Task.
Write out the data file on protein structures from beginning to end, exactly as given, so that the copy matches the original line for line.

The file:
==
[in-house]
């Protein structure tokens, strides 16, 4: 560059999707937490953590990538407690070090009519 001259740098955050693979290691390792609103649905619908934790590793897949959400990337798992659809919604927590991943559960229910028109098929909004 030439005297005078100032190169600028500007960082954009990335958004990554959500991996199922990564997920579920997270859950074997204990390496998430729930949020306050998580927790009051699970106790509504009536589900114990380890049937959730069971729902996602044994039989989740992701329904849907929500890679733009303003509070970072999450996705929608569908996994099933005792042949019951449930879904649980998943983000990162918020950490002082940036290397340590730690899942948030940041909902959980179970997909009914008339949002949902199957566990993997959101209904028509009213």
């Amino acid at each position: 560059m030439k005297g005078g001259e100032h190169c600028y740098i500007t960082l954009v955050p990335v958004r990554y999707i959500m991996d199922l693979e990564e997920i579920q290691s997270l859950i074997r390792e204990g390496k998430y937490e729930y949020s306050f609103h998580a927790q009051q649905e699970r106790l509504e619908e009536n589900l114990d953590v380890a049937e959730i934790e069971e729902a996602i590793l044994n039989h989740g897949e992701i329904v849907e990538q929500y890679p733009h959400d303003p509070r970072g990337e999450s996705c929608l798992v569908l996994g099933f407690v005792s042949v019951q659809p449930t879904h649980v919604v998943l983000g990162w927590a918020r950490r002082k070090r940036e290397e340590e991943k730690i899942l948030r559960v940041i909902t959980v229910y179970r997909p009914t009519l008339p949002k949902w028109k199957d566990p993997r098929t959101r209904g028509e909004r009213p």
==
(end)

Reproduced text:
[in-house]
């Protein structure tokens, strides 16, 4: 560059999707937490953590990538407690070090009519 001259740098955050693979290691390792609103649905619908934790590793897949959400990337798992659809919604927590991943559960229910028109098929909004 030439005297005078100032190169600028500007960082954009990335958004990554959500991996199922990564997920579920997270859950074997204990390496998430729930949020306050998580927790009051699970106790509504009536589900114990380890049937959730069971729902996602044994039989989740992701329904849907929500890679733009303003509070970072999450996705929608569908996994099933005792042949019951449930879904649980998943983000990162918020950490002082940036290397340590730690899942948030940041909902959980179970997909009914008339949002949902199957566990993997959101209904028509009213």
């Amino acid at each position: 560059m030439k005297g005078g001259e100032h190169c600028y740098i500007t960082l954009v955050p990335v958004r990554y999707i959500m991996d199922l693979e990564e997920i579920q290691s997270l859950i074997r390792e204990g390496k998430y937490e729930y949020s306050f609103h998580a927790q009051q649905e699970r106790l509504e619908e009536n589900l114990d953590v380890a049937e959730i934790e069971e729902a996602i590793l044994n039989h989740g897949e992701i329904v849907e990538q929500y890679p733009h959400d303003p509070r970072g990337e999450s996705c929608l798992v569908l996994g099933f407690v005792s042949v019951q659809p449930t879904h649980v919604v998943l983000g990162w927590a918020r950490r002082k070090r940036e290397e340590e991943k730690i899942l948030r559960v940041i909902t959980v229910y179970r997909p009914t009519l008339p949002k949902w028109k199957d566990p993997r098929t959101r209904g028509e909004r009213p």